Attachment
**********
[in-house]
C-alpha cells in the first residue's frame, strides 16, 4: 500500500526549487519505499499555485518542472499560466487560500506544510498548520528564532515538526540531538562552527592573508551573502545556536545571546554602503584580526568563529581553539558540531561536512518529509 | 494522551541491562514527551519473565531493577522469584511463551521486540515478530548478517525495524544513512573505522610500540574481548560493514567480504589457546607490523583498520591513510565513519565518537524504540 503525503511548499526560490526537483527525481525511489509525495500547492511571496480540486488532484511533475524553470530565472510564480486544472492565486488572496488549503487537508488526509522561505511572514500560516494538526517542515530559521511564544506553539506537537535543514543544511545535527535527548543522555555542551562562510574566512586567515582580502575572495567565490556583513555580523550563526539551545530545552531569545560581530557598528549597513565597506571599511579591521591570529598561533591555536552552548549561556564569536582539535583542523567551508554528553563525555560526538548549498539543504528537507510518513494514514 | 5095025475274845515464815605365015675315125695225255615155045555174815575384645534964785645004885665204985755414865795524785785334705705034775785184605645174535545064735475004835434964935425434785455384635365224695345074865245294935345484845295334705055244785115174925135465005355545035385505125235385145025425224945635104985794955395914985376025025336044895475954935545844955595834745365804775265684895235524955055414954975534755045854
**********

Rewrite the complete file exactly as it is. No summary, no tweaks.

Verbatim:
[in-house]
C-alpha cells in the first residue's frame, strides 16, 4: 500500500526549487519505499499555485518542472499560466487560500506544510498548520528564532515538526540531538562552527592573508551573502545556536545571546554602503584580526568563529581553539558540531561536512518529509 | 494522551541491562514527551519473565531493577522469584511463551521486540515478530548478517525495524544513512573505522610500540574481548560493514567480504589457546607490523583498520591513510565513519565518537524504540 503525503511548499526560490526537483527525481525511489509525495500547492511571496480540486488532484511533475524553470530565472510564480486544472492565486488572496488549503487537508488526509522561505511572514500560516494538526517542515530559521511564544506553539506537537535543514543544511545535527535527548543522555555542551562562510574566512586567515582580502575572495567565490556583513555580523550563526539551545530545552531569545560581530557598528549597513565597506571599511579591521591570529598561533591555536552552548549561556564569536582539535583542523567551508554528553563525555560526538548549498539543504528537507510518513494514514 | 5095025475274845515464815605365015675315125695225255615155045555174815575384645534964785645004885665204985755414865795524785785334705705034775785184605645174535545064735475004835434964935425434785455384635365224695345074865245294935345484845295334705055244785115174925135465005355545035385505125235385145025425224945635104985794955395914985376025025336044895475954935545844955595834745365804775265684895235524955055414954975534755045854